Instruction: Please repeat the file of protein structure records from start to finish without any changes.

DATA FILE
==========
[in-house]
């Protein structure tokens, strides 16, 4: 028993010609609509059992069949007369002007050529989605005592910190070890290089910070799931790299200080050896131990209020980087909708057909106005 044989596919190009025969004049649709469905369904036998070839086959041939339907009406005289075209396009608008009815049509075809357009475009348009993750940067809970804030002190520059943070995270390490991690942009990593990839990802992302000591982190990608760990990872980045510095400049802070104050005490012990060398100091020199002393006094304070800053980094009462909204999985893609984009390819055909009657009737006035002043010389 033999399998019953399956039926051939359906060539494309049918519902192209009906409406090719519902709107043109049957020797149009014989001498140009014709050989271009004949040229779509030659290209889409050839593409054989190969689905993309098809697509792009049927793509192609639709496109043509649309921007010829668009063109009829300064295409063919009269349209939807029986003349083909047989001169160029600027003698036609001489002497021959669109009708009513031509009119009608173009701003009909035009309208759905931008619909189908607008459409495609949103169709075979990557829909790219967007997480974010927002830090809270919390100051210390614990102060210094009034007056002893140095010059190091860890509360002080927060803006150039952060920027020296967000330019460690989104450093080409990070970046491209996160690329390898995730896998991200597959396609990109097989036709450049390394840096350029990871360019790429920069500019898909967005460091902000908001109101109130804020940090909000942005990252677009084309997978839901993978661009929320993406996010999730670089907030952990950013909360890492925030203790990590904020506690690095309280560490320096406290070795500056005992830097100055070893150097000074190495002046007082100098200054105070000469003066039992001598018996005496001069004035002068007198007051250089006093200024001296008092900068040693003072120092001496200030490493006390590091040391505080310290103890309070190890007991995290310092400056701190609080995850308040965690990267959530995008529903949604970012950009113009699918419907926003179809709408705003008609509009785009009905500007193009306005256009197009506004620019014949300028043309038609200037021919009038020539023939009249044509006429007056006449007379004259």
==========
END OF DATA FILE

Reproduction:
[in-house]
């Protein structure tokens, strides 16, 4: 028993010609609509059992069949007369002007050529989605005592910190070890290089910070799931790299200080050896131990209020980087909708057909106005 044989596919190009025969004049649709469905369904036998070839086959041939339907009406005289075209396009608008009815049509075809357009475009348009993750940067809970804030002190520059943070995270390490991690942009990593990839990802992302000591982190990608760990990872980045510095400049802070104050005490012990060398100091020199002393006094304070800053980094009462909204999985893609984009390819055909009657009737006035002043010389 033999399998019953399956039926051939359906060539494309049918519902192209009906409406090719519902709107043109049957020797149009014989001498140009014709050989271009004949040229779509030659290209889409050839593409054989190969689905993309098809697509792009049927793509192609639709496109043509649309921007010829668009063109009829300064295409063919009269349209939807029986003349083909047989001169160029600027003698036609001489002497021959669109009708009513031509009119009608173009701003009909035009309208759905931008619909189908607008459409495609949103169709075979990557829909790219967007997480974010927002830090809270919390100051210390614990102060210094009034007056002893140095010059190091860890509360002080927060803006150039952060920027020296967000330019460690989104450093080409990070970046491209996160690329390898995730896998991200597959396609990109097989036709450049390394840096350029990871360019790429920069500019898909967005460091902000908001109101109130804020940090909000942005990252677009084309997978839901993978661009929320993406996010999730670089907030952990950013909360890492925030203790990590904020506690690095309280560490320096406290070795500056005992830097100055070893150097000074190495002046007082100098200054105070000469003066039992001598018996005496001069004035002068007198007051250089006093200024001296008092900068040693003072120092001496200030490493006390590091040391505080310290103890309070190890007991995290310092400056701190609080995850308040965690990267959530995008529903949604970012950009113009699918419907926003179809709408705003008609509009785009009905500007193009306005256009197009506004620019014949300028043309038609200037021919009038020539023939009249044509006429007056006449007379004259």